It’s a Southern rite of passage, the moment you decide you are ready to read Faulkner. For me, it happened a few months ago when I found my late father’s yellowed copy of As I Lay Dying. In my hand, the brittle volume seemed slender yet substantial, as if the words inside had a specific gravity far beyond their 288 pages. As I read myself into the mind of a different character with each chapter, the book unlocked a door into Faulkner’s Mississippi.
A month later, I was on my way to Oxford on a literary pilgrimage that might be cliché if my personal guide were not the last living Faulkner.
Dean Faulkner Wells, 75, is the sole mortal link to the greatest novelist of the 20th century. To the world, her uncle was a literary giant, winner of the Pulitzer and the Nobel Prize, three parts genius to two parts eccentric and one part deliberate drunk. But to Dean, he was “Pappy,” the closest thing she would ever know to a father. Her own father, William’s youngest brother, Dean, was killed in a plane crash four months before her birth, on wings that William had given him. And so the author, then a struggling writer, vowed to raise his unborn niece in a way that would have pleased his baby brother. He told her ghost stories, put her through college, sent her abroad, and walked her down the aisle.
“I had a hand-me-down dress and a hand-me-down daddy,” Dean says, showing me a photo taken just before her wedding at Rowan Oak. Wearing a gown that belonged to her cousin Jill, Faulkner’s only child, who died in 2008, Dean stands slightly swayback, trying in her 1-inch heels to look shorter than Pappy, who was just 5'6". I ask Dean if she remembers what they were saying at that moment.
“I couldn’t think of anything else to say, so I said, ‘Pappy, was Judith real?’ ” Judith was the star of the ghost stories Faulkner told to the children in his life, a lovesick girl who leapt to her death from the balcony above the entrance to Rowan Oak. “ ‘No, I made her up for you and all the other children,’ he said. ‘But I believe in her. Don’t you?’ ”
Dean’s family is not a simple one, and enough water has passed under the Faulkner bridge to drown a team of mules. But she has captured their world in a brave and poignant memoir, an intimate portrait of a fiercely private clan, told from the inside out. It is a book that only Dean could write, and only now, when all the others are gone. In wonderfully accessible prose, she shows William Faulkner as an uncle, a husband, a brother, a father. A man underneath all the mythos. Every Day by the Sun is a book that every Southerner should read, perhaps even before they read Faulkner himself.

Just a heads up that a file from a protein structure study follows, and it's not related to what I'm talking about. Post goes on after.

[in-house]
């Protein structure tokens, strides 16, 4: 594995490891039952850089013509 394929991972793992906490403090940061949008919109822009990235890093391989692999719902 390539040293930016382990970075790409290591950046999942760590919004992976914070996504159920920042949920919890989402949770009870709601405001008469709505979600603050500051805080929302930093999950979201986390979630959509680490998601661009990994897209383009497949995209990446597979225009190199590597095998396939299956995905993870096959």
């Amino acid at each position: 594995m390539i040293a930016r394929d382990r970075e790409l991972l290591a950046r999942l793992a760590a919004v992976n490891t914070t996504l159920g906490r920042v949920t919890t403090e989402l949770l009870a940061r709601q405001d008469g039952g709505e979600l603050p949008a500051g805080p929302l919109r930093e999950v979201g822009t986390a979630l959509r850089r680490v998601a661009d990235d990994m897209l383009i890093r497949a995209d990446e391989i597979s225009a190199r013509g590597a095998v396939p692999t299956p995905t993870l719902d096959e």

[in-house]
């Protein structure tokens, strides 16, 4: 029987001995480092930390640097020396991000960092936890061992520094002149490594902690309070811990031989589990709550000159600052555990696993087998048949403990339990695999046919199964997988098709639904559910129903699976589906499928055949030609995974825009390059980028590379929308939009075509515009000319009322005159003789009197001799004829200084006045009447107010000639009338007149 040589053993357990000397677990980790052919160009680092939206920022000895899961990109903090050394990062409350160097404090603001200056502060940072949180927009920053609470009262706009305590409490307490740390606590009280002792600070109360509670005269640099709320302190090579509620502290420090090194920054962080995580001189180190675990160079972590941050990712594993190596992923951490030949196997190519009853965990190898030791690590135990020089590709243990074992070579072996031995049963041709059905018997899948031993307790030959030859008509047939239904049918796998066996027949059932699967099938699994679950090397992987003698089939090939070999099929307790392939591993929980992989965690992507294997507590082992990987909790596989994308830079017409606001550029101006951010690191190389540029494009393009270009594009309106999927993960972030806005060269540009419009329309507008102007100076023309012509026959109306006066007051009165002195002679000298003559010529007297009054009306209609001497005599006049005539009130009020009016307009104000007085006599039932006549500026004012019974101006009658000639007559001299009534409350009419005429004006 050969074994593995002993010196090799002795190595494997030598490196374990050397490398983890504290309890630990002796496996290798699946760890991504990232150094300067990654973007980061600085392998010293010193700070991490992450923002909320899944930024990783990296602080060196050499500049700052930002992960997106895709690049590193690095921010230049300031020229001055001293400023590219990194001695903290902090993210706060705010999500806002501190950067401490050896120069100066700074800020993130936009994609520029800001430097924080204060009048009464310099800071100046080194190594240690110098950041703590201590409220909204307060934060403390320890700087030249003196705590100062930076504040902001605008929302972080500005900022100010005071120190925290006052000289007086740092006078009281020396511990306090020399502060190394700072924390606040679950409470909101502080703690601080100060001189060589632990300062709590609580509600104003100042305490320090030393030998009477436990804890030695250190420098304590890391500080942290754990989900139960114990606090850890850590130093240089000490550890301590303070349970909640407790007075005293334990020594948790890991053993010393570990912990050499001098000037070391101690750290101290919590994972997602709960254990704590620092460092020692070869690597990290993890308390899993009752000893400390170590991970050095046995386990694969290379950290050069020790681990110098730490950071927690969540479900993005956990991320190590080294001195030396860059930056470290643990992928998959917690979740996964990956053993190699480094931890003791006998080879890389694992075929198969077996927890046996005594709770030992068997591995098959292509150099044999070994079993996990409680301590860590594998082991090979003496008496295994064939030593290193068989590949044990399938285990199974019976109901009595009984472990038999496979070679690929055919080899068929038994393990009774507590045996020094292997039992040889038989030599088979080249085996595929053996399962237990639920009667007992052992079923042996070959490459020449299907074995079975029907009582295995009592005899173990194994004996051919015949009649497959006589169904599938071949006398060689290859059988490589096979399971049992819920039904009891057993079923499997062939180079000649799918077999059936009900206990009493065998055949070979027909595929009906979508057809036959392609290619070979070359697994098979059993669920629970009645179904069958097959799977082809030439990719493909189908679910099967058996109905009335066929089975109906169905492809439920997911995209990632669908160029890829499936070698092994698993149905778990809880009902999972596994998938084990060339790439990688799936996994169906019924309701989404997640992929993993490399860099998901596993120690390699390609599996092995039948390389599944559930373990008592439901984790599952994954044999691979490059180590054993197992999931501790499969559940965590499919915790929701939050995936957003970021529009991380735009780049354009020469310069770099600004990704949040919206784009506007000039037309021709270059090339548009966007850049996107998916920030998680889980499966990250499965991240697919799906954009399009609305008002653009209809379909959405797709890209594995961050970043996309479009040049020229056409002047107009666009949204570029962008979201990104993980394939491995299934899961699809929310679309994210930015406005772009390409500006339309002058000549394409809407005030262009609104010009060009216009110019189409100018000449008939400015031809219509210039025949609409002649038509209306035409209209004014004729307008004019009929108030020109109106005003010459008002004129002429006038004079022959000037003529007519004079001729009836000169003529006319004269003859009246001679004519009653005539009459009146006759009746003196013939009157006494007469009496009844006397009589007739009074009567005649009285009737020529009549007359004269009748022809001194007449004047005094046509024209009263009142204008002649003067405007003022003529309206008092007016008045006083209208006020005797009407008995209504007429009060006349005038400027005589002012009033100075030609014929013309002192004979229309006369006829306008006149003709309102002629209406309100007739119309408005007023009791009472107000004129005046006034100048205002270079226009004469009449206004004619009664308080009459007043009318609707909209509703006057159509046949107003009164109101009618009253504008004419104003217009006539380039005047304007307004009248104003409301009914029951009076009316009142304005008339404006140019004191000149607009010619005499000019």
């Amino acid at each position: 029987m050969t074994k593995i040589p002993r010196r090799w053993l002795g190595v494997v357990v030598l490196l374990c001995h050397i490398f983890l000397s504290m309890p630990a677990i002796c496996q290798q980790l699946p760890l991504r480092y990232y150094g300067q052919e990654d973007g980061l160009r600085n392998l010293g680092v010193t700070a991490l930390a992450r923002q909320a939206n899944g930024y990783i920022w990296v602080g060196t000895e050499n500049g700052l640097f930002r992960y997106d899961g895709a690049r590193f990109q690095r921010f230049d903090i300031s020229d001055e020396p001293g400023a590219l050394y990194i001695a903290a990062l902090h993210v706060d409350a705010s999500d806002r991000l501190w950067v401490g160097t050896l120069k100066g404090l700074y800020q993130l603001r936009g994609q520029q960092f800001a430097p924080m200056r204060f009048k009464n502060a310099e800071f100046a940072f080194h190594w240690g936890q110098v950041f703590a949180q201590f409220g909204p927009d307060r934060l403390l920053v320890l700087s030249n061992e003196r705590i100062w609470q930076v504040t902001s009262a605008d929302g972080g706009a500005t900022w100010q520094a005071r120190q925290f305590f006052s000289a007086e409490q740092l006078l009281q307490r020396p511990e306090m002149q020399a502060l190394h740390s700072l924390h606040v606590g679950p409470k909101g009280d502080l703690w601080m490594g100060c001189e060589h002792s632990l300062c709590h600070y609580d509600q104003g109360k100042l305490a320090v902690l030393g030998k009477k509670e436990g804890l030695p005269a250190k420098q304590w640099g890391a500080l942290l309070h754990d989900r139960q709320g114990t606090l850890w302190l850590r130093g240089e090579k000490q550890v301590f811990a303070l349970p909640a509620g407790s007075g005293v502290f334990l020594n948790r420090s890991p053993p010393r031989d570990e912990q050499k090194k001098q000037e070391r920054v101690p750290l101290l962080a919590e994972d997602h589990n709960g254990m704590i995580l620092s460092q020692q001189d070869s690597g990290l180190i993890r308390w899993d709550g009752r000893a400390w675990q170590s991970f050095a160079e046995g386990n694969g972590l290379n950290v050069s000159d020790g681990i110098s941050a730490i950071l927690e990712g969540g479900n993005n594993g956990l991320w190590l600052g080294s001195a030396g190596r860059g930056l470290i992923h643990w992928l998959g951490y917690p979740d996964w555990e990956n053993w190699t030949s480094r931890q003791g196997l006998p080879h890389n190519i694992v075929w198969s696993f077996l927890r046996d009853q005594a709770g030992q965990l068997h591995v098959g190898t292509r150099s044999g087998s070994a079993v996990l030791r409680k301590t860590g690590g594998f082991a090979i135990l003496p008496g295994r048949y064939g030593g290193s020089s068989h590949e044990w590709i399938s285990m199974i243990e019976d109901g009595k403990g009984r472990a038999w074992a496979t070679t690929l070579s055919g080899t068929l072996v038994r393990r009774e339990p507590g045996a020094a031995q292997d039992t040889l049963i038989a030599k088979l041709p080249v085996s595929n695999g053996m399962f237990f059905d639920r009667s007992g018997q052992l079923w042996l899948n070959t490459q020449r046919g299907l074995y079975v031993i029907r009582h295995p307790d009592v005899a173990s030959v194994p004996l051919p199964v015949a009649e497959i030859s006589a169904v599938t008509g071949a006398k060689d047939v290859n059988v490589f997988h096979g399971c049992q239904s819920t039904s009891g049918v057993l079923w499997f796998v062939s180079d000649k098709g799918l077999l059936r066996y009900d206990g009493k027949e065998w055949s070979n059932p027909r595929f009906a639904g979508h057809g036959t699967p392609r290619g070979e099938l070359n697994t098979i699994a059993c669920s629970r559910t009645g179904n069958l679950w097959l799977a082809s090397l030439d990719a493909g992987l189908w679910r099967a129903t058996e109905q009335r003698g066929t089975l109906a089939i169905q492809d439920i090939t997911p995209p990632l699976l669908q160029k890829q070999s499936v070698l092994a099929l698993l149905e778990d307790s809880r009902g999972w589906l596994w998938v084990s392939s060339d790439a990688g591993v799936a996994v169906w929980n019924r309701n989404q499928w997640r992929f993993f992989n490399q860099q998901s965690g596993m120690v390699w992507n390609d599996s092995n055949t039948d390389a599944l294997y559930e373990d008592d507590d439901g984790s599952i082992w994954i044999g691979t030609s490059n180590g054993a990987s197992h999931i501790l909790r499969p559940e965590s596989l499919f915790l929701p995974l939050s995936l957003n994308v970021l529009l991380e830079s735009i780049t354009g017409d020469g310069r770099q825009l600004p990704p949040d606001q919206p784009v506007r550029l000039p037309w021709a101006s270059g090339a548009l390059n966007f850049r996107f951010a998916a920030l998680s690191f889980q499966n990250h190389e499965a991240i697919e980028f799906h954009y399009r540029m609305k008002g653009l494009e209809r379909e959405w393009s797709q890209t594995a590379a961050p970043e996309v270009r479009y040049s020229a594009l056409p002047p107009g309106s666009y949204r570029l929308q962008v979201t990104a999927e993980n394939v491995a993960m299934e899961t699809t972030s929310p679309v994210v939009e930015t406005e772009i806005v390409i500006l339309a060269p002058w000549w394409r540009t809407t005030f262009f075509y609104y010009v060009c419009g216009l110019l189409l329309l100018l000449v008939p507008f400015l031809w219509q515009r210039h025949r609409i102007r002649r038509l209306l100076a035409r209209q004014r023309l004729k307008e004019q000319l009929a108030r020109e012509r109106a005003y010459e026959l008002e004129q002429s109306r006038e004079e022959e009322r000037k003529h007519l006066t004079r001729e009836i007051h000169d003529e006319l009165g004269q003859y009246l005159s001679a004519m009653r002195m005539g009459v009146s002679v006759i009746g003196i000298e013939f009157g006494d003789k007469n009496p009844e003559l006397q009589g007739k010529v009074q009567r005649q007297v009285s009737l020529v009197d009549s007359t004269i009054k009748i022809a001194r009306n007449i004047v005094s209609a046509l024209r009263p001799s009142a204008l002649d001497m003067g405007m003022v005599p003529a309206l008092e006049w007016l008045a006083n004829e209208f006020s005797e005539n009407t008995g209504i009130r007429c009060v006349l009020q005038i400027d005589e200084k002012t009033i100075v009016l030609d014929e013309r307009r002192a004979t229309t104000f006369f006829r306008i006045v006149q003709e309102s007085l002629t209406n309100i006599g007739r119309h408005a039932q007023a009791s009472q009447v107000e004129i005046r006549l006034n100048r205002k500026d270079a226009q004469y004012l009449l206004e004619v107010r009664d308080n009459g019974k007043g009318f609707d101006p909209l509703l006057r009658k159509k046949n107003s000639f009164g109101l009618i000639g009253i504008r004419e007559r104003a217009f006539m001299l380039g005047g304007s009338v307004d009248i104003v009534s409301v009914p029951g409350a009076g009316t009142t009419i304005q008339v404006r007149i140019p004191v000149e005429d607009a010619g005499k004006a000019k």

What is it like to write a book with a last name like Faulkner?” I ask Dean.“It takes an incredible amount of either courage or madness,” she replies, with a textured voice and gravelly laugh that punctuates each story. “You have this huge shadow that is going to cast itself over every word you put down.”
We’re sipping coffee in her living room, a two-bedroom cottage she shares with husband Larry and dogs named Shakespeare and Lizzie. This was her Nannie’s house, built in 1931 for William’s mother, Maud. It has the look and creak of a house inhabited by generations of Faulkners. The walls are lined with books and portraits Maud painted of her sons. The house is haunted with history.
“The ghosts—and all Faulkners believe in ghosts—came back and helped me write,” Dean says. “I’d be dead asleep in the middle of the night, and suddenly I’d be wide awake, and this voice, Pappy’s voice, would be saying, ‘Don’t forget the part about…’ ” Pappy’s presence was so strong she could smell it. “The scent was of pipe smoke, horses and leather, tweed and bourbon. But mostly of pipe smoke.”